When it's a shadow! The harsh angles of the winter sun are lessening and this could be my last chance shot of this for a while. The side of the Friends Meeting House (Quakers) on Watchung Avenue in Plainfield.
I met these two high school kids on East Front Street in downtown Plainfield on Wednesday. Alas, the sun was so bright that it washed out the green of the girl's pants. They looked so SPRING that I asked if I could take their photo. They cheerfully obliged and seemed to be very nice kids. Their parents should be proud. And, of course, she's the epitome of teenage fashion with those glasses and the outfit! I edited the shot to make the background black and white.
Um, is this a secure way to transport your millions? Could it be a crime in progress? I just don't know. But it's not every day you see and armored truck being hauled away. East Front Street in Plainfield.
Okay, I'm joking. I believe they're doing more than changing the light bulb. I caught this scene on the corner of East Second Street and Watchung Avenue in Plainfield.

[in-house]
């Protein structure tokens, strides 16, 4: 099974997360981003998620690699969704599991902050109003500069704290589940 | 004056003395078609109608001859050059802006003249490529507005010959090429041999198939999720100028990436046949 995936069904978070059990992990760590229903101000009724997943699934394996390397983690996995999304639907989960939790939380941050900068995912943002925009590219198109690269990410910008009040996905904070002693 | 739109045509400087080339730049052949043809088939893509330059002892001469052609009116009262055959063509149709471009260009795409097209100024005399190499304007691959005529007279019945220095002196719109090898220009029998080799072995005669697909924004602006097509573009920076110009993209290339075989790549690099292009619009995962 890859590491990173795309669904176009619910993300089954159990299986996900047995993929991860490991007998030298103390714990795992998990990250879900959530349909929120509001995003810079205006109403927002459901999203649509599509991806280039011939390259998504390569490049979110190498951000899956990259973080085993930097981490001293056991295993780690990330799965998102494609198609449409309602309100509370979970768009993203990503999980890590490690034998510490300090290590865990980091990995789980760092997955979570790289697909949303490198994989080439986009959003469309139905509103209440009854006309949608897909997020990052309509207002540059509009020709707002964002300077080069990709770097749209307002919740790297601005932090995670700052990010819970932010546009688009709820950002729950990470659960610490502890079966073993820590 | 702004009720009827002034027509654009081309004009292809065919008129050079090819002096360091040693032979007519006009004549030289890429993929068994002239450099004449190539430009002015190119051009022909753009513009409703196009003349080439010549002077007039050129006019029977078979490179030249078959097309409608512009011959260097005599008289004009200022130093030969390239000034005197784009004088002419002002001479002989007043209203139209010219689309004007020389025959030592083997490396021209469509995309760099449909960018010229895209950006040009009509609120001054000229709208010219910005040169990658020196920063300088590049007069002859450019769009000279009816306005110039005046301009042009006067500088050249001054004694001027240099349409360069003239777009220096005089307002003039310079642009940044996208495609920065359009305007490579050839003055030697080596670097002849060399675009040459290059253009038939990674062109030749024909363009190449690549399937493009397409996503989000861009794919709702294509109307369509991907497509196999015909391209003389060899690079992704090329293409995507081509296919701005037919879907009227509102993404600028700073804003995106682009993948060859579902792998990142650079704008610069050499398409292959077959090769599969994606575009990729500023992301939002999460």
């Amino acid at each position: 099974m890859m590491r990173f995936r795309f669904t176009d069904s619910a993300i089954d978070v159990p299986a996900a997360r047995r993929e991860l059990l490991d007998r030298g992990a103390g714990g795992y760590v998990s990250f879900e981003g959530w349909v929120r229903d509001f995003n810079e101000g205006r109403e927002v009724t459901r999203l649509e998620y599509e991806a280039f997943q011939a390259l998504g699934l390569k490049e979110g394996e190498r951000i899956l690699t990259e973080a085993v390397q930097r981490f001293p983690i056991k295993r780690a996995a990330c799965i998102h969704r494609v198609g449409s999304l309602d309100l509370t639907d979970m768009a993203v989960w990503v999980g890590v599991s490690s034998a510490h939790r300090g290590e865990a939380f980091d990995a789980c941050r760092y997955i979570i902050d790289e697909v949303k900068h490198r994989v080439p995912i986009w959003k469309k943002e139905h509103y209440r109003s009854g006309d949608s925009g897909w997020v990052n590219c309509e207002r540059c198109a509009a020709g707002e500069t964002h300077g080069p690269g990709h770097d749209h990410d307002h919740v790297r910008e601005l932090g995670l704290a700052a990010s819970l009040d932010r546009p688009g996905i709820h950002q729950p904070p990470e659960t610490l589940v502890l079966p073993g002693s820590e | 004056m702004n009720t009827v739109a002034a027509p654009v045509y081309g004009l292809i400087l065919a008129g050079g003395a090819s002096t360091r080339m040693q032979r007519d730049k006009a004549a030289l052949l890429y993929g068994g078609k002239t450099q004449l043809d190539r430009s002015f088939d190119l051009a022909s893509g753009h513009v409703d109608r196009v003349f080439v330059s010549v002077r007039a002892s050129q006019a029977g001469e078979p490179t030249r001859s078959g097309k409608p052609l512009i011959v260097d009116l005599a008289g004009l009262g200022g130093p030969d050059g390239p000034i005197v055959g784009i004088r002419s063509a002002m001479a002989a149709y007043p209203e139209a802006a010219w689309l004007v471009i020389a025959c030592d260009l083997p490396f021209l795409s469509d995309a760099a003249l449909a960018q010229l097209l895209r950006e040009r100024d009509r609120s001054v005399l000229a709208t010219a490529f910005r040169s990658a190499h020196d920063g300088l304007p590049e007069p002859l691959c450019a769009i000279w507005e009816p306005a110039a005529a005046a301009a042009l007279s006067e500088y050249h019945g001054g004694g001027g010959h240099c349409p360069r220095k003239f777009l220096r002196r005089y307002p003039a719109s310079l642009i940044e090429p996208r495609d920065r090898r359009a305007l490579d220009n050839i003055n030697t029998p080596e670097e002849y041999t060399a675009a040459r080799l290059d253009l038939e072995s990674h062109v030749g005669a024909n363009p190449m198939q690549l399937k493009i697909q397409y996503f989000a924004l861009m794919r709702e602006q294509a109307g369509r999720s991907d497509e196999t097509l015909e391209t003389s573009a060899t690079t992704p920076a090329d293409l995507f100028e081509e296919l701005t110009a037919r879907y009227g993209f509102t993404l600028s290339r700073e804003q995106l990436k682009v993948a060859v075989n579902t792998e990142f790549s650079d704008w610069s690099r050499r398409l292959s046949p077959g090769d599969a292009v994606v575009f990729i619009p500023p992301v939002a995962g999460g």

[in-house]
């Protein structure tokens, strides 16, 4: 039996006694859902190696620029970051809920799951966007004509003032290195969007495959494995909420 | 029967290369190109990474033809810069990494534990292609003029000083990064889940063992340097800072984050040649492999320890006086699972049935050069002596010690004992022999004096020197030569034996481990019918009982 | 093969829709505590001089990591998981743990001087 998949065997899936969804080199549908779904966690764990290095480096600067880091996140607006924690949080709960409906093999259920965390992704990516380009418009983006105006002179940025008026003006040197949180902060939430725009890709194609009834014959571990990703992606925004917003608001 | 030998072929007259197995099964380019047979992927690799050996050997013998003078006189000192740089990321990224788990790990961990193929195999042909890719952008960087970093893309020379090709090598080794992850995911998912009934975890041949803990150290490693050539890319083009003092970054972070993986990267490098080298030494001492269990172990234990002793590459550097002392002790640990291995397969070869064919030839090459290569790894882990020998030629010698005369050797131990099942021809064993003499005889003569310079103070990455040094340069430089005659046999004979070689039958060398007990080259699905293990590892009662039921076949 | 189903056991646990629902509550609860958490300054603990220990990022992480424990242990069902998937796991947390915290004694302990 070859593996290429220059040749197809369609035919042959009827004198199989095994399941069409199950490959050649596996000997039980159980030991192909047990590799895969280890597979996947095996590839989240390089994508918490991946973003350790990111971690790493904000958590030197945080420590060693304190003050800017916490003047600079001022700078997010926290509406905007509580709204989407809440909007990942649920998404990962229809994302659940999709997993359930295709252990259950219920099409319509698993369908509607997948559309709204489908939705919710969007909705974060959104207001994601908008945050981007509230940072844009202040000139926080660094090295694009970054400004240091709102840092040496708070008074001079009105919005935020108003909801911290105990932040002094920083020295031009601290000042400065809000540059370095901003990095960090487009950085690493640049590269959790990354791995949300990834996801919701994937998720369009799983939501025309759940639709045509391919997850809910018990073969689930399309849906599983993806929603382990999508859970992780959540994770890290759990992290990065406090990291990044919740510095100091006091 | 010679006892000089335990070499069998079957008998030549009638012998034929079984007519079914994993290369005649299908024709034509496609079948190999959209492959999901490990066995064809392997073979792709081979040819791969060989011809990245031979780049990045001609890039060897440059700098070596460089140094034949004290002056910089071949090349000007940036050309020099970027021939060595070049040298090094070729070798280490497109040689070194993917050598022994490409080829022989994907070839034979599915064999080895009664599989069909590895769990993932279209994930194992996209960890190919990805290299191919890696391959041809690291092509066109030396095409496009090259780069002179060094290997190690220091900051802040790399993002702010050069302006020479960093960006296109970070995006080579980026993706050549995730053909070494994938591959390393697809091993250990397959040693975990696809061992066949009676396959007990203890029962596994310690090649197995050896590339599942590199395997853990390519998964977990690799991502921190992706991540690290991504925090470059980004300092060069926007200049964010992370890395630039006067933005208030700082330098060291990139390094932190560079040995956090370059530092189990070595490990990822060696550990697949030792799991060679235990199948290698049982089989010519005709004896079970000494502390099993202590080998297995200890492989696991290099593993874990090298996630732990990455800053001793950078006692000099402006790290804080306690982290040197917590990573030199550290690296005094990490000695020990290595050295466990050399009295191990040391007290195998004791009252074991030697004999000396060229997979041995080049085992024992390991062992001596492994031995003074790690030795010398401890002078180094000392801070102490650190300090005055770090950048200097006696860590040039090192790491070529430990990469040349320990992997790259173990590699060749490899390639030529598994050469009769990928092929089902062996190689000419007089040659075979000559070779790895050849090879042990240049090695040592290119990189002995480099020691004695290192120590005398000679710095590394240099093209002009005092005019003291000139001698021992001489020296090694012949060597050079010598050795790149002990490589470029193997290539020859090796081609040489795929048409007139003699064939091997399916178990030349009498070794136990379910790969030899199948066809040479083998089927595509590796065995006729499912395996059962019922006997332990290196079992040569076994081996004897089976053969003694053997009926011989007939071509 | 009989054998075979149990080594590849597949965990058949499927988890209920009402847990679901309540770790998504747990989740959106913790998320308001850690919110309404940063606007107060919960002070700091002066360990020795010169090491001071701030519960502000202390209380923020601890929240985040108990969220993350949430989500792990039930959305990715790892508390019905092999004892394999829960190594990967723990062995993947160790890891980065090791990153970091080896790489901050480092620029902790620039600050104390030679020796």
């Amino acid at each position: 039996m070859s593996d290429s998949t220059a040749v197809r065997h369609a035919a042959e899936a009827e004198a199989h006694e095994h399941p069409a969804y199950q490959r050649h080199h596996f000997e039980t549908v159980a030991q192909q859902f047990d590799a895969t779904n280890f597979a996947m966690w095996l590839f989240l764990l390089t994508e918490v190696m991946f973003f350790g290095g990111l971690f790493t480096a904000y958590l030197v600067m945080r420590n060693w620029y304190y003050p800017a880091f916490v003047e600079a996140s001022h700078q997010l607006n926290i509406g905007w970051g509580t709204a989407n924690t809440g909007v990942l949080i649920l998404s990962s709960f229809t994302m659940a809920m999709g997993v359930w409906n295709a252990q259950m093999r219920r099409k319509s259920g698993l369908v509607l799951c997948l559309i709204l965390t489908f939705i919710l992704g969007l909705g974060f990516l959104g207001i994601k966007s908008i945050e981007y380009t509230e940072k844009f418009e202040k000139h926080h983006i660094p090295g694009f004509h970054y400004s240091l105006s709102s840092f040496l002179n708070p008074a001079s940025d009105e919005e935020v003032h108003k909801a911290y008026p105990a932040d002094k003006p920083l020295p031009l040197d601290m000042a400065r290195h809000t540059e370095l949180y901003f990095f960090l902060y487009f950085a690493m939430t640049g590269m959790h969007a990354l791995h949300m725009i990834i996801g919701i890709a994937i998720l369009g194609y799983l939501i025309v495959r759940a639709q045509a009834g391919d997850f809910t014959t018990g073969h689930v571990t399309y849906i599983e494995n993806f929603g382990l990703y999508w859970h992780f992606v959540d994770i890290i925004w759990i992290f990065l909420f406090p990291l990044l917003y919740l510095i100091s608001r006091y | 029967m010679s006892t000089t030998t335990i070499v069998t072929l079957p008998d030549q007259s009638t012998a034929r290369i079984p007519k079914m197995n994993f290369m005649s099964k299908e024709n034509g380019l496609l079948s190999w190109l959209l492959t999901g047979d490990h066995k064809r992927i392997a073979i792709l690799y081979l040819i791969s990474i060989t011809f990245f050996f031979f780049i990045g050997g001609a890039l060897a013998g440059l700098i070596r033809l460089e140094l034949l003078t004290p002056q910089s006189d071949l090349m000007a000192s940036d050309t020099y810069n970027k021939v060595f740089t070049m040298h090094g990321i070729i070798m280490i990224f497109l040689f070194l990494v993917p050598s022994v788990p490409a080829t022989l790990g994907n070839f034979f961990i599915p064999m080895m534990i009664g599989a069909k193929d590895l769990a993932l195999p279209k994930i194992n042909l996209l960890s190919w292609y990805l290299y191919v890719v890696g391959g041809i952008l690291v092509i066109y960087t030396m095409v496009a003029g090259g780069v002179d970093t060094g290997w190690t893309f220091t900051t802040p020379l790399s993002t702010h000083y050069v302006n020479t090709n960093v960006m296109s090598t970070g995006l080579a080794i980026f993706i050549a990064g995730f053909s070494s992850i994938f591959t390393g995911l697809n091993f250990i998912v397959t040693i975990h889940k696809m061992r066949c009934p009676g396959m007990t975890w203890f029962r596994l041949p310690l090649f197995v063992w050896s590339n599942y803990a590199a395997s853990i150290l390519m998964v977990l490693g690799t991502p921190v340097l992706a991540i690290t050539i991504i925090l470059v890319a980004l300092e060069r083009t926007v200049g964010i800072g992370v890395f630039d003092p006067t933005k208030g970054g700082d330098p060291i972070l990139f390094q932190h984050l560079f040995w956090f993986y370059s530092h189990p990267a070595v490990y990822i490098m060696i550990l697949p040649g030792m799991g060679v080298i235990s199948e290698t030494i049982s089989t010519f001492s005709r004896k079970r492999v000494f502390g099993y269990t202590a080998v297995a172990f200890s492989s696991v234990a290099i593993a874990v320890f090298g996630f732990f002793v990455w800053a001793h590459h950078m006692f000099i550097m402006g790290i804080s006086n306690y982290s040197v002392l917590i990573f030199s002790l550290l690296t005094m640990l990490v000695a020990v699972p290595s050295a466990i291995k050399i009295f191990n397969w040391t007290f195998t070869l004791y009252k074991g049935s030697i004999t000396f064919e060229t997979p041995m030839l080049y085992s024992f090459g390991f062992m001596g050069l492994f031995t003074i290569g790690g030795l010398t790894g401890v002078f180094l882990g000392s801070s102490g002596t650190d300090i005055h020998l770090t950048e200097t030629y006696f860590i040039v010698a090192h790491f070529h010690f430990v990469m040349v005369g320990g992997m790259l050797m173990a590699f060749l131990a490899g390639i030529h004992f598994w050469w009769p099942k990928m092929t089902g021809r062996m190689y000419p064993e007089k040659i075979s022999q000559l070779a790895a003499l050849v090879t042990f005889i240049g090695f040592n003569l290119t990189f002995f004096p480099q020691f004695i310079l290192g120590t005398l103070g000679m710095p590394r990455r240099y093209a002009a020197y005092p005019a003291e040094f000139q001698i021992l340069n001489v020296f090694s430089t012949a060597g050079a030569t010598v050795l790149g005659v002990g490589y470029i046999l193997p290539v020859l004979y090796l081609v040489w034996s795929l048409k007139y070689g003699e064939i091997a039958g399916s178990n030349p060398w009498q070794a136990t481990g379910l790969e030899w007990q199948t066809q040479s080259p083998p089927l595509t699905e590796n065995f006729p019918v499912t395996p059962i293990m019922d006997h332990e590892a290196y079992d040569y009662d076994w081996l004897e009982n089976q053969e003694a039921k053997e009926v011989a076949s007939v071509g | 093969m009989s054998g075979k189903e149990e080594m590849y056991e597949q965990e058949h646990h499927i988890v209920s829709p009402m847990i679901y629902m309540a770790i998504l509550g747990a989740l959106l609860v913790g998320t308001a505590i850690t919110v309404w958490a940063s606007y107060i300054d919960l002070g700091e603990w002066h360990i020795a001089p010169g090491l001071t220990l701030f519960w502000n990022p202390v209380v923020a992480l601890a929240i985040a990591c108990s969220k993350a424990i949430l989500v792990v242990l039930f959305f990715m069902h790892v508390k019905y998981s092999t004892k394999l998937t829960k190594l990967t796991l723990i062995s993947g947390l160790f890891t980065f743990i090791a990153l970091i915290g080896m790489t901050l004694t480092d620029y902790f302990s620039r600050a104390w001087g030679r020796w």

I was shocked when I went to mail a certified letter this past Wednesday. I dread going to the main Post Office on Watchung Avenue in Plainfield because there's usually a line of twenty or thirty people and everyone has an involved transaction. But I went in and only one person was being waited on and no one else was in line! Unfortunately, only one window was open and the clerk was CHATTING with the person being waited on. So, I still had a wait. But nowhere near as long. This is a long shot of the mailbox area. I don't have a mailbox there.
This deli on the corner of East Second and Richmond in Plainfield has changed hands more than a few times since I've lived in town. Yet, the original old "Lucky Spot Deli" sign remains no matter the name change. Yes, another edited photo.
This is the scene on North Avenue and Gavett Place early one morning this week. I edited it to leave the cab and street cleaner machines in their brilliant yellows while the background went sepia.
It's nice to see green again.
Sigh. When I got my first digital camera in 2003, I roamed about town taking photos of as many of the police and fire boxes I could find. Many are cool and sort of historical like this one. In the years since, most of the doors to them have vanished, either being sold on eBay or for scrap metal by druggies. I have to find my old files of the photos. This one is on Watchung Avenue near the Plainfield Train Station. I've closed its door twice this week. I bet the door will vanish before long. Why can't people just leave cool things alone?